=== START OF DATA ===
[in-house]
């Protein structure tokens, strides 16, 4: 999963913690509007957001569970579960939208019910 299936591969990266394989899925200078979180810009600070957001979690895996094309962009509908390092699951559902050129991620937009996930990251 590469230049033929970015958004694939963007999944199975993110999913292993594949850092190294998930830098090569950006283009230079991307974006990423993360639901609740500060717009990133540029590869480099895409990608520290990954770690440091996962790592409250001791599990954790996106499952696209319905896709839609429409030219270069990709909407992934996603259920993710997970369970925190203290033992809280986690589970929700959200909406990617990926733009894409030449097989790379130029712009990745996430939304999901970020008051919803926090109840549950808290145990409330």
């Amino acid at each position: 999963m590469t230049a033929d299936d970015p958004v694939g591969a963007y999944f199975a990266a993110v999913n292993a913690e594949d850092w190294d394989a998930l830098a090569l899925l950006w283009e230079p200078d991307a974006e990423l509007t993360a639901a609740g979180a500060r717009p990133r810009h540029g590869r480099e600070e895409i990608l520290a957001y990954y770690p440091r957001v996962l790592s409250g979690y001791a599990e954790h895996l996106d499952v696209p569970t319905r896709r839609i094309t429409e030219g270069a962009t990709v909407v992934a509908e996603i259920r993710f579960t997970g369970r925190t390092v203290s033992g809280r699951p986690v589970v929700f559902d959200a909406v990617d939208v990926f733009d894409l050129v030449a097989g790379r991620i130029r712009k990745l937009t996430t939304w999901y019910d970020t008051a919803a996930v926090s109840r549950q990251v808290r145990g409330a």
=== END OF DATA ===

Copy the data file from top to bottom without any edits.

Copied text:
[in-house]
């Protein structure tokens, strides 16, 4: 999963913690509007957001569970579960939208019910 299936591969990266394989899925200078979180810009600070957001979690895996094309962009509908390092699951559902050129991620937009996930990251 590469230049033929970015958004694939963007999944199975993110999913292993594949850092190294998930830098090569950006283009230079991307974006990423993360639901609740500060717009990133540029590869480099895409990608520290990954770690440091996962790592409250001791599990954790996106499952696209319905896709839609429409030219270069990709909407992934996603259920993710997970369970925190203290033992809280986690589970929700959200909406990617990926733009894409030449097989790379130029712009990745996430939304999901970020008051919803926090109840549950808290145990409330």
């Amino acid at each position: 999963m590469t230049a033929d299936d970015p958004v694939g591969a963007y999944f199975a990266a993110v999913n292993a913690e594949d850092w190294d394989a998930l830098a090569l899925l950006w283009e230079p200078d991307a974006e990423l509007t993360a639901a609740g979180a500060r717009p990133r810009h540029g590869r480099e600070e895409i990608l520290a957001y990954y770690p440091r957001v996962l790592s409250g979690y001791a599990e954790h895996l996106d499952v696209p569970t319905r896709r839609i094309t429409e030219g270069a962009t990709v909407v992934a509908e996603i259920r993710f579960t997970g369970r925190t390092v203290s033992g809280r699951p986690v589970v929700f559902d959200a909406v990617d939208v990926f733009d894409l050129v030449a097989g790379r991620i130029r712009k990745l937009t996430t939304w999901y019910d970020t008051a919803a996930v926090s109840r549950q990251v808290r145990g409330a």